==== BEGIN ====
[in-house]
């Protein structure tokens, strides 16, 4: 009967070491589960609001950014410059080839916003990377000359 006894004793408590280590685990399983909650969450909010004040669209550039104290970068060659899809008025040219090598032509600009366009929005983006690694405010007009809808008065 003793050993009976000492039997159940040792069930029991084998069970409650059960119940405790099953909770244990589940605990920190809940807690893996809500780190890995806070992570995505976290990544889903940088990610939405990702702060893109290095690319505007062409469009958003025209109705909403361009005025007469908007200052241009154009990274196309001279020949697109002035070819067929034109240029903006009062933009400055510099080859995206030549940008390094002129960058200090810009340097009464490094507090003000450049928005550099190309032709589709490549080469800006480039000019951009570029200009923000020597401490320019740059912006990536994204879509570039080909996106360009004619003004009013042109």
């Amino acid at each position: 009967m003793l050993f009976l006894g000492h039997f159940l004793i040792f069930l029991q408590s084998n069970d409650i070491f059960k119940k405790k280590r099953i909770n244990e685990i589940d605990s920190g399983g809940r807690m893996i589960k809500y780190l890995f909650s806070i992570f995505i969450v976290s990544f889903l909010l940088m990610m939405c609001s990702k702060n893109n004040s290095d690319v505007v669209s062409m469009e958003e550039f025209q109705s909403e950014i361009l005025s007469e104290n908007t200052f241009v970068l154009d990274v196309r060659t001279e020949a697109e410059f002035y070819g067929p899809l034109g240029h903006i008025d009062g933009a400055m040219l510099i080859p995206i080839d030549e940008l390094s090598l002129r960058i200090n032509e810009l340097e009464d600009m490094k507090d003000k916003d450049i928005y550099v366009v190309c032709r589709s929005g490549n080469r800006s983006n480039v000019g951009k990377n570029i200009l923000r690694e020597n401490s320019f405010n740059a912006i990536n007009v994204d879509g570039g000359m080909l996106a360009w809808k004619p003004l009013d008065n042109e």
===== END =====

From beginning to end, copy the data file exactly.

[in-house]
């Protein structure tokens, strides 16, 4: 009967070491589960609001950014410059080839916003990377000359 006894004793408590280590685990399983909650969450909010004040669209550039104290970068060659899809008025040219090598032509600009366009929005983006690694405010007009809808008065 003793050993009976000492039997159940040792069930029991084998069970409650059960119940405790099953909770244990589940605990920190809940807690893996809500780190890995806070992570995505976290990544889903940088990610939405990702702060893109290095690319505007062409469009958003025209109705909403361009005025007469908007200052241009154009990274196309001279020949697109002035070819067929034109240029903006009062933009400055510099080859995206030549940008390094002129960058200090810009340097009464490094507090003000450049928005550099190309032709589709490549080469800006480039000019951009570029200009923000020597401490320019740059912006990536994204879509570039080909996106360009004619003004009013042109």
């Amino acid at each position: 009967m003793l050993f009976l006894g000492h039997f159940l004793i040792f069930l029991q408590s084998n069970d409650i070491f059960k119940k405790k280590r099953i909770n244990e685990i589940d605990s920190g399983g809940r807690m893996i589960k809500y780190l890995f909650s806070i992570f995505i969450v976290s990544f889903l909010l940088m990610m939405c609001s990702k702060n893109n004040s290095d690319v505007v669209s062409m469009e958003e550039f025209q109705s909403e950014i361009l005025s007469e104290n908007t200052f241009v970068l154009d990274v196309r060659t001279e020949a697109e410059f002035y070819g067929p899809l034109g240029h903006i008025d009062g933009a400055m040219l510099i080859p995206i080839d030549e940008l390094s090598l002129r960058i200090n032509e810009l340097e009464d600009m490094k507090d003000k916003d450049i928005y550099v366009v190309c032709r589709s929005g490549n080469r800006s983006n480039v000019g951009k990377n570029i200009l923000r690694e020597n401490s320019f405010n740059a912006i990536n007009v994204d879509g570039g000359m080909l996106a360009w809808k004619p003004l009013d008065n042109e």